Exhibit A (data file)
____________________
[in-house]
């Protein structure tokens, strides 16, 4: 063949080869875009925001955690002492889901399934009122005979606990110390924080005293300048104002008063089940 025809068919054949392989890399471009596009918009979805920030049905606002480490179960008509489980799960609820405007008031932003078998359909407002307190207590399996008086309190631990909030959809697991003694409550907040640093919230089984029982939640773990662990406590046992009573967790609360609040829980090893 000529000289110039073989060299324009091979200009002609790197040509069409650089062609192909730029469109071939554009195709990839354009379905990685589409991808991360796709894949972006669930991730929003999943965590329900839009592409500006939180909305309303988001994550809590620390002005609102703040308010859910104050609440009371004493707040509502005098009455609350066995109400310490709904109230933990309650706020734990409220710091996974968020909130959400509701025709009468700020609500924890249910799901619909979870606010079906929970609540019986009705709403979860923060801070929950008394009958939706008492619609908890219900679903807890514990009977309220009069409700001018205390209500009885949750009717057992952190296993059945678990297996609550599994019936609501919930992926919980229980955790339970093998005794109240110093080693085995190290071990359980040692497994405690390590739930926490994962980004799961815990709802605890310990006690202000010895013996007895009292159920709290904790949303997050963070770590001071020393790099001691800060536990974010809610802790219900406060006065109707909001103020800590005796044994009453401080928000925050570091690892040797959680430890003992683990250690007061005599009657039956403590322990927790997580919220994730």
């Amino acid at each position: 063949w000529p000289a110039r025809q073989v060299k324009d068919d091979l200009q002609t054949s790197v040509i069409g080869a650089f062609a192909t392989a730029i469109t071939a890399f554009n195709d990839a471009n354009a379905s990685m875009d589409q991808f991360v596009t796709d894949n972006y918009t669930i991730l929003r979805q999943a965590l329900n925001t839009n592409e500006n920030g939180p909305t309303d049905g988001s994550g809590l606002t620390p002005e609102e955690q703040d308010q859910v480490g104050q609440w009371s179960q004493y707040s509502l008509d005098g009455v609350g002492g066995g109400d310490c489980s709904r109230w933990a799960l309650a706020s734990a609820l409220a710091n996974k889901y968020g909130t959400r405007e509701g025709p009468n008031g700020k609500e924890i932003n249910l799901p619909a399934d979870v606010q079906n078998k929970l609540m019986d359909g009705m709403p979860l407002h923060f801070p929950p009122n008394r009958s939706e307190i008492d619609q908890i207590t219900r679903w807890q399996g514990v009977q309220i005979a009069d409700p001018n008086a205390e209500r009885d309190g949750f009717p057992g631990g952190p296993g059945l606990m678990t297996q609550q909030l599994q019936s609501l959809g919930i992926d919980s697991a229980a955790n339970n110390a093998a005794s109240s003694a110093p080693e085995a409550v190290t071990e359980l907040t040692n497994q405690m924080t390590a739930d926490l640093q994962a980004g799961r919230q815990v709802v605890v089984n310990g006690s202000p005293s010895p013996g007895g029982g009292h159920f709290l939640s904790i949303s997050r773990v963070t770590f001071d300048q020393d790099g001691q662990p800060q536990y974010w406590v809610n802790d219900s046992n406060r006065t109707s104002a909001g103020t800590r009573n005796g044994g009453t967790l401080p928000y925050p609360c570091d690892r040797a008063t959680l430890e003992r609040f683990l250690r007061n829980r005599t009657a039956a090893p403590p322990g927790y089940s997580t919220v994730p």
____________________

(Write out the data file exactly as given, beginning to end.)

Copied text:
[in-house]
């Protein structure tokens, strides 16, 4: 063949080869875009925001955690002492889901399934009122005979606990110390924080005293300048104002008063089940 025809068919054949392989890399471009596009918009979805920030049905606002480490179960008509489980799960609820405007008031932003078998359909407002307190207590399996008086309190631990909030959809697991003694409550907040640093919230089984029982939640773990662990406590046992009573967790609360609040829980090893 000529000289110039073989060299324009091979200009002609790197040509069409650089062609192909730029469109071939554009195709990839354009379905990685589409991808991360796709894949972006669930991730929003999943965590329900839009592409500006939180909305309303988001994550809590620390002005609102703040308010859910104050609440009371004493707040509502005098009455609350066995109400310490709904109230933990309650706020734990409220710091996974968020909130959400509701025709009468700020609500924890249910799901619909979870606010079906929970609540019986009705709403979860923060801070929950008394009958939706008492619609908890219900679903807890514990009977309220009069409700001018205390209500009885949750009717057992952190296993059945678990297996609550599994019936609501919930992926919980229980955790339970093998005794109240110093080693085995190290071990359980040692497994405690390590739930926490994962980004799961815990709802605890310990006690202000010895013996007895009292159920709290904790949303997050963070770590001071020393790099001691800060536990974010809610802790219900406060006065109707909001103020800590005796044994009453401080928000925050570091690892040797959680430890003992683990250690007061005599009657039956403590322990927790997580919220994730």
């Amino acid at each position: 063949w000529p000289a110039r025809q073989v060299k324009d068919d091979l200009q002609t054949s790197v040509i069409g080869a650089f062609a192909t392989a730029i469109t071939a890399f554009n195709d990839a471009n354009a379905s990685m875009d589409q991808f991360v596009t796709d894949n972006y918009t669930i991730l929003r979805q999943a965590l329900n925001t839009n592409e500006n920030g939180p909305t309303d049905g988001s994550g809590l606002t620390p002005e609102e955690q703040d308010q859910v480490g104050q609440w009371s179960q004493y707040s509502l008509d005098g009455v609350g002492g066995g109400d310490c489980s709904r109230w933990a799960l309650a706020s734990a609820l409220a710091n996974k889901y968020g909130t959400r405007e509701g025709p009468n008031g700020k609500e924890i932003n249910l799901p619909a399934d979870v606010q079906n078998k929970l609540m019986d359909g009705m709403p979860l407002h923060f801070p929950p009122n008394r009958s939706e307190i008492d619609q908890i207590t219900r679903w807890q399996g514990v009977q309220i005979a009069d409700p001018n008086a205390e209500r009885d309190g949750f009717p057992g631990g952190p296993g059945l606990m678990t297996q609550q909030l599994q019936s609501l959809g919930i992926d919980s697991a229980a955790n339970n110390a093998a005794s109240s003694a110093p080693e085995a409550v190290t071990e359980l907040t040692n497994q405690m924080t390590a739930d926490l640093q994962a980004g799961r919230q815990v709802v605890v089984n310990g006690s202000p005293s010895p013996g007895g029982g009292h159920f709290l939640s904790i949303s997050r773990v963070t770590f001071d300048q020393d790099g001691q662990p800060q536990y974010w406590v809610n802790d219900s046992n406060r006065t109707s104002a909001g103020t800590r009573n005796g044994g009453t967790l401080p928000y925050p609360c570091d690892r040797a008063t959680l430890e003992r609040f683990l250690r007061n829980r005599t009657a039956a090893p403590p322990g927790y089940s997580t919220v994730p």